4 Abnormalities in Alzheimer’s Brain

Alzheimer’s disease, a common form of dementia, affects millions of people worldwide, causing memory loss and cognitive decline. In this blog post, I discuss four key abnormalities in the Alzheimer’s brain that contribute to its progression. These abnormalities are amyloid plaques, neurofibrillary tangles, loss of neuronal connections, and chronic inflammation.

Here Are the 4 Abnormalities in Alzheimer’s Brain

1. Amyloid Plaques

The first abnormality we’ll delve into is amyloid plaques. Picture these plaques as unusual clumps found between nerve cells in the brain. They are like messy gatherings of a protein called beta amyloid, along with bits of neurons and other cells that aren’t functioning as they should.

Imagine your brain cells as a busy network of messengers, constantly passing along information. Amyloid plaques disrupt this communication by building up in the spaces where the messages should flow smoothly. It’s like trying to talk on a phone with a bad connection – the information gets lost or delayed, leading to problems with memory and thinking.

2. Neurofibrillary Tangles

Now, let’s talk about neurofibrillary tangles. These are twisted and knotted threads that form inside brain cells. Think of them as tiny roadblocks that hinder the normal functioning of these cells. Neurofibrillary tangles are made up of a protein called tau, which is essential for the structure of the cell.

In a healthy brain, tau acts like a supportive scaffold, helping the cell maintain its shape and structure. However, in Alzheimer’s, something goes wrong, and tau proteins start clumping together, creating tangles. This disrupts the cell’s structure and prevents it from functioning properly, contributing to the overall decline in brain function.

3. Loss of Neuronal Connections and Cell Death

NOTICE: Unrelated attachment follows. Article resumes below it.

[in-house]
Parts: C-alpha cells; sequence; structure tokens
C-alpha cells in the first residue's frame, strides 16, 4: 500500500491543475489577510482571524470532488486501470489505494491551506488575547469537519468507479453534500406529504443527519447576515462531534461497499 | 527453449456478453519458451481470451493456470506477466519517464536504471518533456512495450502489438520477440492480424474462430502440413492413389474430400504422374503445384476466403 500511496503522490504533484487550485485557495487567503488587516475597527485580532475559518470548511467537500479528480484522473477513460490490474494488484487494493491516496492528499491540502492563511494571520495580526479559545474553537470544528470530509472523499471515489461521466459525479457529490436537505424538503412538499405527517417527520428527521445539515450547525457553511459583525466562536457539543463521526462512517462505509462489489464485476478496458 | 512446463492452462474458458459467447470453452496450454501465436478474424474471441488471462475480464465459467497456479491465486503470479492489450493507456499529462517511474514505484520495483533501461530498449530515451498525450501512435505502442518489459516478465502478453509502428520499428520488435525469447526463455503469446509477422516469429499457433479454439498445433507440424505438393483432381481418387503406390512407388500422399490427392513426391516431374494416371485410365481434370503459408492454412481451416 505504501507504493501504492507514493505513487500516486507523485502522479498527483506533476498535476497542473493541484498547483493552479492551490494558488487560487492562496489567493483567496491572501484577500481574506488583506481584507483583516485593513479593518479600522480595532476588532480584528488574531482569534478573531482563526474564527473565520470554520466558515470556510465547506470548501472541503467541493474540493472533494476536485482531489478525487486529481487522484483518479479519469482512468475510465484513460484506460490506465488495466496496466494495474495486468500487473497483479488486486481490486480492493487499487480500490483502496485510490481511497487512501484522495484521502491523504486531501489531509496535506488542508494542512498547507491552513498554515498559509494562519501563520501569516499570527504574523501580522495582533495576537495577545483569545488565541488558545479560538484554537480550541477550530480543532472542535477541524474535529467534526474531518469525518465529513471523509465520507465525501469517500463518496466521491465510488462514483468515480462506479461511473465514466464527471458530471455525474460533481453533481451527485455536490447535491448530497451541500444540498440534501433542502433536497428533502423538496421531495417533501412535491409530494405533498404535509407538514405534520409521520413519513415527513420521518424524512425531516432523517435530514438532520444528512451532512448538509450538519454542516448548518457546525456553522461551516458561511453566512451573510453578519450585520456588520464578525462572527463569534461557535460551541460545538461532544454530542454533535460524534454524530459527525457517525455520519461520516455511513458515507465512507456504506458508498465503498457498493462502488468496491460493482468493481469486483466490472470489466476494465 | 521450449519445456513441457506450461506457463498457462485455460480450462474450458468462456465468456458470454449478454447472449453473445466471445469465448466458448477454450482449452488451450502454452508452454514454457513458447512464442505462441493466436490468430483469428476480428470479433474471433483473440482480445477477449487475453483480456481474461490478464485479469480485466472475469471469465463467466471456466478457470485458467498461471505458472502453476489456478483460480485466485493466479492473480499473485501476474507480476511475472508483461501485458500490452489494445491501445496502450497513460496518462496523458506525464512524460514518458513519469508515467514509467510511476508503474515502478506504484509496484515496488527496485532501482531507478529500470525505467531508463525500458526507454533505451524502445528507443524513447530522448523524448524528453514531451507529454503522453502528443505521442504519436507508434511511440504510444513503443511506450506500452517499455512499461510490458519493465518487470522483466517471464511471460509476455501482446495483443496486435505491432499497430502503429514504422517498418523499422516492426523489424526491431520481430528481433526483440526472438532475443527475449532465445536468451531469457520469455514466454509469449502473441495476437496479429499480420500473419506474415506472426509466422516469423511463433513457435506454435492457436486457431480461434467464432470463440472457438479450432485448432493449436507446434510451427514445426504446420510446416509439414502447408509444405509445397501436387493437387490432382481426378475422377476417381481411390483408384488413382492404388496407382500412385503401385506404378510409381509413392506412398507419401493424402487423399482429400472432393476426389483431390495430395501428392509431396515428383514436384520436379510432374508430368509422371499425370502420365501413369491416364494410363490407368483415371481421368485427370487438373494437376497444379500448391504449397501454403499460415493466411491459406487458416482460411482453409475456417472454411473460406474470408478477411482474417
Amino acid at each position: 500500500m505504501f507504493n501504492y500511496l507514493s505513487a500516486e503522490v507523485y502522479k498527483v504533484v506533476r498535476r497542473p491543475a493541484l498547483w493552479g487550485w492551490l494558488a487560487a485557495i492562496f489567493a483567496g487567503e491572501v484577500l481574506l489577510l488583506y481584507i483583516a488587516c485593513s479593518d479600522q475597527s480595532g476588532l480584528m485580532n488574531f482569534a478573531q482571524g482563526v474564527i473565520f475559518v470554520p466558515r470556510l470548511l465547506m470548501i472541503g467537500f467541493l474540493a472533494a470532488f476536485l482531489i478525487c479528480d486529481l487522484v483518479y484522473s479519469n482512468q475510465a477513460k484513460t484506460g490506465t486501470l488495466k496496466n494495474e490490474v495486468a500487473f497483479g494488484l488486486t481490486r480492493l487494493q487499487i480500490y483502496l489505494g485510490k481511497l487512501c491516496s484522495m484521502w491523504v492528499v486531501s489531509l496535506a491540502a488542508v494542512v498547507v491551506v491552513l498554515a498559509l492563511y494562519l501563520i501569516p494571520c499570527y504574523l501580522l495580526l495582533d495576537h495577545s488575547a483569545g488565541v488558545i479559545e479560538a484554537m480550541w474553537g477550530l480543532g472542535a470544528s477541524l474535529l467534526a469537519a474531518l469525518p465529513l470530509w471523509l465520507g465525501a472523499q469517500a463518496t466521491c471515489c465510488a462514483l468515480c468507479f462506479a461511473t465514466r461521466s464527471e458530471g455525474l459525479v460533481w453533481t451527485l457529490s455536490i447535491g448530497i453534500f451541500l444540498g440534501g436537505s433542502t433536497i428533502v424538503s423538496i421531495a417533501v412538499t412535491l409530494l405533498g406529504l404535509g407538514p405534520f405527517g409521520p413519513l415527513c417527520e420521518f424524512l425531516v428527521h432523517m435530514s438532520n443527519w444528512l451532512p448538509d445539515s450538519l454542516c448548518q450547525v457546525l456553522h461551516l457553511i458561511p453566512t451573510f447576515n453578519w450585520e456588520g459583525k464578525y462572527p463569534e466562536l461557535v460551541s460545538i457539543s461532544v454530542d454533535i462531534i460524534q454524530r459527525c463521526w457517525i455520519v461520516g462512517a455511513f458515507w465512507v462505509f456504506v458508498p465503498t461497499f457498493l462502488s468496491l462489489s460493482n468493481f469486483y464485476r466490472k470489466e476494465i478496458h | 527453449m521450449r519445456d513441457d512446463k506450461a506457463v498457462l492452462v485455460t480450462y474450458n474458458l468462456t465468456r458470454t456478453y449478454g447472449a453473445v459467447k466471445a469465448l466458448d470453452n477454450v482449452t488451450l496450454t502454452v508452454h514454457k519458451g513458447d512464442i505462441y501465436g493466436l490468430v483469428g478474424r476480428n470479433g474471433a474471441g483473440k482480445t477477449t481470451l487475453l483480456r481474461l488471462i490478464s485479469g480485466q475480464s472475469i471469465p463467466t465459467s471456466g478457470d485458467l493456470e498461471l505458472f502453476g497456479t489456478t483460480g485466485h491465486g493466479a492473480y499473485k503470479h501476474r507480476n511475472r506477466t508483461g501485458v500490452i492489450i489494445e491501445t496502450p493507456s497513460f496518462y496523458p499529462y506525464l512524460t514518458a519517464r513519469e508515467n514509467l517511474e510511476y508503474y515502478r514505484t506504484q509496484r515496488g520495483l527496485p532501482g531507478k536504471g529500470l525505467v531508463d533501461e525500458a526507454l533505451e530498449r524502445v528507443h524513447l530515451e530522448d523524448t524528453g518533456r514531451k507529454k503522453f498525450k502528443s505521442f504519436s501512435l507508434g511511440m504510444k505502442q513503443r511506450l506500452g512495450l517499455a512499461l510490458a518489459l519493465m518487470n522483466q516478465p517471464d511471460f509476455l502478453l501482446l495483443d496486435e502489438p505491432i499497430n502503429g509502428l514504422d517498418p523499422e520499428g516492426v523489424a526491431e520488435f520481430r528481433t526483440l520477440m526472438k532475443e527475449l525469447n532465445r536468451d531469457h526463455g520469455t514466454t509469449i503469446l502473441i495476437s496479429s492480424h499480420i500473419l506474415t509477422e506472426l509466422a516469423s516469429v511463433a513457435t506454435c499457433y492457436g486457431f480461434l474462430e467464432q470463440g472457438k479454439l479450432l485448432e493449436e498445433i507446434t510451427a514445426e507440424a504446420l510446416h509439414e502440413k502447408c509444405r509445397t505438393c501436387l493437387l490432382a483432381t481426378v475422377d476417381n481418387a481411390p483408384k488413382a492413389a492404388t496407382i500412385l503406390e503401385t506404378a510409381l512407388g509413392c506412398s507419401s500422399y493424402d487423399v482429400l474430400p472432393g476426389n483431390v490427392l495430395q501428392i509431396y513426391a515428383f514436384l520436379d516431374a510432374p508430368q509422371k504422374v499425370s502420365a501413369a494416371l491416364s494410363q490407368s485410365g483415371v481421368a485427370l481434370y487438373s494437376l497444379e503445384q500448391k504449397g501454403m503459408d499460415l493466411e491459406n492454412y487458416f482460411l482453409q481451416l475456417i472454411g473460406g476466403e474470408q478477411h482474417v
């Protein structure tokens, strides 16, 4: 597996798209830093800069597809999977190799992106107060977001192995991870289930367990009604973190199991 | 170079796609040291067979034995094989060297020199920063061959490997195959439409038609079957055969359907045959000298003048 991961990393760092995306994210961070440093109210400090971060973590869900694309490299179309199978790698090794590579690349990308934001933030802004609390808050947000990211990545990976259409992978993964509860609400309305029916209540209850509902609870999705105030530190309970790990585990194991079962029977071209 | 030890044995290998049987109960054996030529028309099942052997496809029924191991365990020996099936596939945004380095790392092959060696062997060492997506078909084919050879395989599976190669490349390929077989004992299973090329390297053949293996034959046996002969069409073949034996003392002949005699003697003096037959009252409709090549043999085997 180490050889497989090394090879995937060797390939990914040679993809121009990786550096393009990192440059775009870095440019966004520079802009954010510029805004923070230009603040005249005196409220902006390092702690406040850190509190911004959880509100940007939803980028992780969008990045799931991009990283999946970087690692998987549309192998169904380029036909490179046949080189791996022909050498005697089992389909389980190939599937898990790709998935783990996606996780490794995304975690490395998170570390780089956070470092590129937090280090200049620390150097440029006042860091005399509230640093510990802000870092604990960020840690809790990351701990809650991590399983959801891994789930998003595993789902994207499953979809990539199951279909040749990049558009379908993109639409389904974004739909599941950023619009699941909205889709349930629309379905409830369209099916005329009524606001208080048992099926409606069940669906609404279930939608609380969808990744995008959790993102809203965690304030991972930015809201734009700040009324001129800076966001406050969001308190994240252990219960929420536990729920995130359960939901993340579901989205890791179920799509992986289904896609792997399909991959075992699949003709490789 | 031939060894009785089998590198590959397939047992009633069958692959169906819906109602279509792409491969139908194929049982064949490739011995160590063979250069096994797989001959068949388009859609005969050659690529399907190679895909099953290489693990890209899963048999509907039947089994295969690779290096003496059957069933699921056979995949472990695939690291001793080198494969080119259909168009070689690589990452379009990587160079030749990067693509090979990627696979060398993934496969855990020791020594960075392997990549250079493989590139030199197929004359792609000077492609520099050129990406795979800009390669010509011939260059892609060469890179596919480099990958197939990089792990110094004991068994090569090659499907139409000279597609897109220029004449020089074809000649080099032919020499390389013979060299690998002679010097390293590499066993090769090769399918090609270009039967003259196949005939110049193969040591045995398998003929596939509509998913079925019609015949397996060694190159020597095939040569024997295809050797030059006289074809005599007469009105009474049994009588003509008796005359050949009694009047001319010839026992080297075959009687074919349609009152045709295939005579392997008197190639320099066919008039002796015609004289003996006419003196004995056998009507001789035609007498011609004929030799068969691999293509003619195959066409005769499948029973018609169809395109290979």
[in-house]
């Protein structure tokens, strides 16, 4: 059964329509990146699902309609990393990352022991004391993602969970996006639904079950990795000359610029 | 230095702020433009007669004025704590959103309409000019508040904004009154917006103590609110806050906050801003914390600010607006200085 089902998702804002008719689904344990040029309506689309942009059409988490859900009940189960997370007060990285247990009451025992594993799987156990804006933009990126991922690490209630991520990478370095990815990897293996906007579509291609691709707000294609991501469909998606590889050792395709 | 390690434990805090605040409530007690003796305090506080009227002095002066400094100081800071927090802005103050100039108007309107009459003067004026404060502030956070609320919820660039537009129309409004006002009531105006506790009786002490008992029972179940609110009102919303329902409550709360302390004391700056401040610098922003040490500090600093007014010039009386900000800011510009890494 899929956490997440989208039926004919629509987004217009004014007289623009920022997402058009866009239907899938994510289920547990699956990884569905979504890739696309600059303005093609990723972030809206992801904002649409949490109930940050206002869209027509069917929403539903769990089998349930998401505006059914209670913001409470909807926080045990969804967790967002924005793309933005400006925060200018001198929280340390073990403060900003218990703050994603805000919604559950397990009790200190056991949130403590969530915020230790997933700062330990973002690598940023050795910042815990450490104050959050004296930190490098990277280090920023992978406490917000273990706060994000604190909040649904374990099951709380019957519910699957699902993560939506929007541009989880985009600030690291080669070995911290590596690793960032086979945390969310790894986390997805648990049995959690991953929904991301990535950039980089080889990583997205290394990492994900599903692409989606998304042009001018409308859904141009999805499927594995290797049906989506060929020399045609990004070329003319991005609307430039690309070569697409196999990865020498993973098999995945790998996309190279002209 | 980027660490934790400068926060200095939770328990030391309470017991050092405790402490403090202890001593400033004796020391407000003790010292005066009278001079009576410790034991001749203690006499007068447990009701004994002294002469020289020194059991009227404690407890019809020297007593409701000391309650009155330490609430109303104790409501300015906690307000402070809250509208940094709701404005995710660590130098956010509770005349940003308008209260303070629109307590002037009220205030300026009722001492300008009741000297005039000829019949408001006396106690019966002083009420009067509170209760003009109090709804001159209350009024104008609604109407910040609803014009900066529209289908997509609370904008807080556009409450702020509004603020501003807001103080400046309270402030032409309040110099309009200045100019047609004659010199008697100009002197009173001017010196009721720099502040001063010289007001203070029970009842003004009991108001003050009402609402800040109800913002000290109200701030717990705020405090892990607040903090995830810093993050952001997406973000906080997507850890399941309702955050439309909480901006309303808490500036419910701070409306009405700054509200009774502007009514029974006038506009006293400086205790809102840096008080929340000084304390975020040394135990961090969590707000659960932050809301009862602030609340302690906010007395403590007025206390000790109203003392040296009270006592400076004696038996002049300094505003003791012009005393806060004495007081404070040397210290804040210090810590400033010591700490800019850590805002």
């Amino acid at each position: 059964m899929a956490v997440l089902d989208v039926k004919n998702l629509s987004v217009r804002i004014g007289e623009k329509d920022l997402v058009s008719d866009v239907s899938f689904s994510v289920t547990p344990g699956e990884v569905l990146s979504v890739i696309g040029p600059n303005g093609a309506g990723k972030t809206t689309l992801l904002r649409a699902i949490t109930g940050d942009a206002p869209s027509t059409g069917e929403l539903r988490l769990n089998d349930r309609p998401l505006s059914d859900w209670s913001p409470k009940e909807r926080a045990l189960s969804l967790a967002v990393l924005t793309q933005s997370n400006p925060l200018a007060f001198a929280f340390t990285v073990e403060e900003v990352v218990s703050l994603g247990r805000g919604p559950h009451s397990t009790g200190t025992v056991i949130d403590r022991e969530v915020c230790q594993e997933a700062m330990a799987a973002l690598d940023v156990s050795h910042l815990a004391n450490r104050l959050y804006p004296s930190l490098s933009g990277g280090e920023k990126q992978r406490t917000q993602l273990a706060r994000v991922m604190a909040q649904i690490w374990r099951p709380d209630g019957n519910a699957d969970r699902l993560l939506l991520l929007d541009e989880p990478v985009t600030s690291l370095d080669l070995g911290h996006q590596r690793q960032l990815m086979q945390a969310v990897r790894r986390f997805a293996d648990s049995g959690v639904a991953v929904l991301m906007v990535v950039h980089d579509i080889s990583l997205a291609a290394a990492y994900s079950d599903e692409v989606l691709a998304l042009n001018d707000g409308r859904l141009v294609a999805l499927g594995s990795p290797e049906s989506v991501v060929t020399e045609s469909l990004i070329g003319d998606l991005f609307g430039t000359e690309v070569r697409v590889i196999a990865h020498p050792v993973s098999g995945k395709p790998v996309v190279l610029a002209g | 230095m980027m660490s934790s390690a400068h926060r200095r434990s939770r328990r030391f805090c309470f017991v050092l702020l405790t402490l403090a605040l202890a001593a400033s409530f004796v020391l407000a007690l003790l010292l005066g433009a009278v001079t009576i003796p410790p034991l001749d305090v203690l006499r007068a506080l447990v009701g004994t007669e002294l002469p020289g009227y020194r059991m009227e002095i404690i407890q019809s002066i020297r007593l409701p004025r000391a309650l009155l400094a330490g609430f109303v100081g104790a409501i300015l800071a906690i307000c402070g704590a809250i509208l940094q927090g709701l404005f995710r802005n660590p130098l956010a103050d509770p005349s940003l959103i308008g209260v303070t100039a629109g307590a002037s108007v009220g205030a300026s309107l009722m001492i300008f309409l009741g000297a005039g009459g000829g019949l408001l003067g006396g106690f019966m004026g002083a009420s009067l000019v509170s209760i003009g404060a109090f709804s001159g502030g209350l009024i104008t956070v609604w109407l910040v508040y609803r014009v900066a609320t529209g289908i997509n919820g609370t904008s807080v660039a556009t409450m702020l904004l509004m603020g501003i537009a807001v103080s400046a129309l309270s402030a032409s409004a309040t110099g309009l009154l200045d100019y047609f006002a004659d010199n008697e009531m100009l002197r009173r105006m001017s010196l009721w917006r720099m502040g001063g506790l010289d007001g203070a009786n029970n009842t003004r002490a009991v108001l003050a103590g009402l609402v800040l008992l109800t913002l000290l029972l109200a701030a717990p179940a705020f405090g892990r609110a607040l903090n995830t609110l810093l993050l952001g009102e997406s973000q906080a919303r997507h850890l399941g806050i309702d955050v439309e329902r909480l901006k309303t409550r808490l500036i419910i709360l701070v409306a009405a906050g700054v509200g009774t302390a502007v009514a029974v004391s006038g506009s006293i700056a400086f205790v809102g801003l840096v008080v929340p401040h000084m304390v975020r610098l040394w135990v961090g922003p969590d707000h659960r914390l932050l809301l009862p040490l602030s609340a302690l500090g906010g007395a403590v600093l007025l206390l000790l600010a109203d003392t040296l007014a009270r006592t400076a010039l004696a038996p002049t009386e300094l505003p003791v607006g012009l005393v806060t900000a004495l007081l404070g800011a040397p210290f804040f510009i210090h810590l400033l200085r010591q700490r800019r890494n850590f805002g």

As Alzheimer’s progresses, another significant abnormality occurs – the loss of neuronal connections and cell death. Imagine your brain as a bustling city, with different neighborhoods representing various functions like memory, language, and problem-solving. Neurons are like the roads connecting these neighborhoods, allowing information to flow freely.

In Alzheimer’s, these connections break down. Neurons lose their ability to communicate effectively, and some even die off. It’s akin to roads deteriorating and neighborhoods becoming isolated. This results in the decline of cognitive abilities, impacting everything from remembering loved ones to carrying out everyday tasks.

4. Chronic Inflammation

The fourth abnormality we’ll explore is chronic inflammation. When you think of inflammation, you might picture a swollen ankle after a sprain. In the brain, inflammation is the body’s response to injury or infection, involving the activation of immune cells.

In Alzheimer’s, however, inflammation becomes chronic, persisting over an extended period. It’s like having a persistent, low-grade fever that won’t go away. This ongoing inflammation damages healthy brain cells and exacerbates the other abnormalities, further contributing to the progression of the disease.


Understanding the four abnormalities in the Alzheimer’s brain – amyloid plaques, neurofibrillary tangles, loss of neuronal connections, and chronic inflammation – provides insight into the complex nature of this devastating disease. While there is still much to learn about Alzheimer’s, researchers are actively working to find ways to slow or halt its progression. By unraveling the mysteries of these abnormalities, we move closer to developing effective treatments and, ultimately, finding a cure for Alzheimer’s disease.

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